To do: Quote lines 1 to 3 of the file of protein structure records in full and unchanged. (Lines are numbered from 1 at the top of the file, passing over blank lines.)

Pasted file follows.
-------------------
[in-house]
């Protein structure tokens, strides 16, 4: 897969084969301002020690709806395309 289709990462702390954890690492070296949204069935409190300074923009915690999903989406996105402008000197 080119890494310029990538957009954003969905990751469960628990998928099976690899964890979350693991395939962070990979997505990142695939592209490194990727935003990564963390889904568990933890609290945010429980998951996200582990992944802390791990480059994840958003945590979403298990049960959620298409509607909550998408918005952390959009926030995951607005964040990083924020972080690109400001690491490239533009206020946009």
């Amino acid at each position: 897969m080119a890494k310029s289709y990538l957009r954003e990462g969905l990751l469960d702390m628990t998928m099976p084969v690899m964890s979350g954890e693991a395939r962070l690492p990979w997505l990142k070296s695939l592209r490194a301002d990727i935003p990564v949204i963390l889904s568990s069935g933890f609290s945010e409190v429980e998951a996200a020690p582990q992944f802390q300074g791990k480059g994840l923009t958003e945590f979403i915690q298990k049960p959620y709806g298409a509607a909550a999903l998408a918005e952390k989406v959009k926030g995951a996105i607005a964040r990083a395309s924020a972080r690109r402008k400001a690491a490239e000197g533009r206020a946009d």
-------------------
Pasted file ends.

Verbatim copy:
[in-house]
């Protein structure tokens, strides 16, 4: 897969084969301002020690709806395309 289709990462702390954890690492070296949204069935409190300074923009915690999903989406996105402008000197 080119890494310029990538957009954003969905990751469960628990998928099976690899964890979350693991395939962070990979997505990142695939592209490194990727935003990564963390889904568990933890609290945010429980998951996200582990992944802390791990480059994840958003945590979403298990049960959620298409509607909550998408918005952390959009926030995951607005964040990083924020972080690109400001690491490239533009206020946009």
């Amino acid at each position: 897969m080119a890494k310029s289709y990538l957009r954003e990462g969905l990751l469960d702390m628990t998928m099976p084969v690899m964890s979350g954890e693991a395939r962070l690492p990979w997505l990142k070296s695939l592209r490194a301002d990727i935003p990564v949204i963390l889904s568990s069935g933890f609290s945010e409190v429980e998951a996200a020690p582990q992944f802390q300074g791990k480059g994840l923009t958003e945590f979403i915690q298990k049960p959620y709806g298409a509607a909550a999903l998408a918005e952390k989406v959009k926030g995951a996105i607005a964040r990083a395309s924020a972080r690109r402008k400001a690491a490239e000197g533009r206020a946009d």